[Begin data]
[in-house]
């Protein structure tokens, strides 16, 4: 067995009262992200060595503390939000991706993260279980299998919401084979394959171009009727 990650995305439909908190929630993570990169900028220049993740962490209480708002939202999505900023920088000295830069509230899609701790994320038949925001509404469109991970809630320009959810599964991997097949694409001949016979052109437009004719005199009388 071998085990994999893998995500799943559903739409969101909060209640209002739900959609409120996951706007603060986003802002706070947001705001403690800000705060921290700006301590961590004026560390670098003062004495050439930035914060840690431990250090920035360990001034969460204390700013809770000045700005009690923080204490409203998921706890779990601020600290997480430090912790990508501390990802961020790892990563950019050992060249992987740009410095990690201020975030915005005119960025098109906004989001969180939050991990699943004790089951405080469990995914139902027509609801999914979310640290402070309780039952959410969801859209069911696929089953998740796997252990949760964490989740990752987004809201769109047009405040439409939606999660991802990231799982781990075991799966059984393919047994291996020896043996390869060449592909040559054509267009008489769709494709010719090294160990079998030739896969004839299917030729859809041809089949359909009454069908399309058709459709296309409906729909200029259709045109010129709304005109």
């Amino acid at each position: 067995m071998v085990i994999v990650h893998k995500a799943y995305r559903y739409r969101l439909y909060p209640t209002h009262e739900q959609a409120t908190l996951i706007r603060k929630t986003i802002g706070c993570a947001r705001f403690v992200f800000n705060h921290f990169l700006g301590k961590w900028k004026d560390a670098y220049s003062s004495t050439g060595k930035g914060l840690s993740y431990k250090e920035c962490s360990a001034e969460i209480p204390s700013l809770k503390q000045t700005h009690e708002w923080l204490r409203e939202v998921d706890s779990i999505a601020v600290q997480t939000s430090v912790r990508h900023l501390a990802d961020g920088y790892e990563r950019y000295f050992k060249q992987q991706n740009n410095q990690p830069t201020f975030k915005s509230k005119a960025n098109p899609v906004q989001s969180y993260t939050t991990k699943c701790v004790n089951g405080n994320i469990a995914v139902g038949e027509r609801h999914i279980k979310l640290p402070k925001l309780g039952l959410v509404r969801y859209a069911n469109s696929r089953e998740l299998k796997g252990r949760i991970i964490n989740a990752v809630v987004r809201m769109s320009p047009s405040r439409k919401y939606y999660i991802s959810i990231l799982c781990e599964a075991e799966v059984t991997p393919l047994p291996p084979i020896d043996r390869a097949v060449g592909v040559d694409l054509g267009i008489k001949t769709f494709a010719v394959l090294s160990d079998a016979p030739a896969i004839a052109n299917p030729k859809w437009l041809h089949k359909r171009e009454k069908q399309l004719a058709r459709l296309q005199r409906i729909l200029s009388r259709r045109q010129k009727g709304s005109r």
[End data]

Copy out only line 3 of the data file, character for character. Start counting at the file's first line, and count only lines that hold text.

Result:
């Amino acid at each position: 067995m071998v085990i994999v990650h893998k995500a799943y995305r559903y739409r969101l439909y909060p209640t209002h009262e739900q959609a409120t908190l996951i706007r603060k929630t986003i802002g706070c993570a947001r705001f403690v992200f800000n705060h921290f990169l700006g301590k961590w900028k004026d560390a670098y220049s003062s004495t050439g060595k930035g914060l840690s993740y431990k250090e920035c962490s360990a001034e969460i209480p204390s700013l809770k503390q000045t700005h009690e708002w923080l204490r409203e939202v998921d706890s779990i999505a601020v600290q997480t939000s430090v912790r990508h900023l501390a990802d961020g920088y790892e990563r950019y000295f050992k060249q992987q991706n740009n410095q990690p830069t201020f975030k915005s509230k005119a960025n098109p899609v906004q989001s969180y993260t939050t991990k699943c701790v004790n089951g405080n994320i469990a995914v139902g038949e027509r609801h999914i279980k979310l640290p402070k925001l309780g039952l959410v509404r969801y859209a069911n469109s696929r089953e998740l299998k796997g252990r949760i991970i964490n989740a990752v809630v987004r809201m769109s320009p047009s405040r439409k919401y939606y999660i991802s959810i990231l799982c781990e599964a075991e799966v059984t991997p393919l047994p291996p084979i020896d043996r390869a097949v060449g592909v040559d694409l054509g267009i008489k001949t769709f494709a010719v394959l090294s160990d079998a016979p030739a896969i004839a052109n299917p030729k859809w437009l041809h089949k359909r171009e009454k069908q399309l004719a058709r459709l296309q005199r409906i729909l200029s009388r259709r045109q010129k009727g709304s005109r």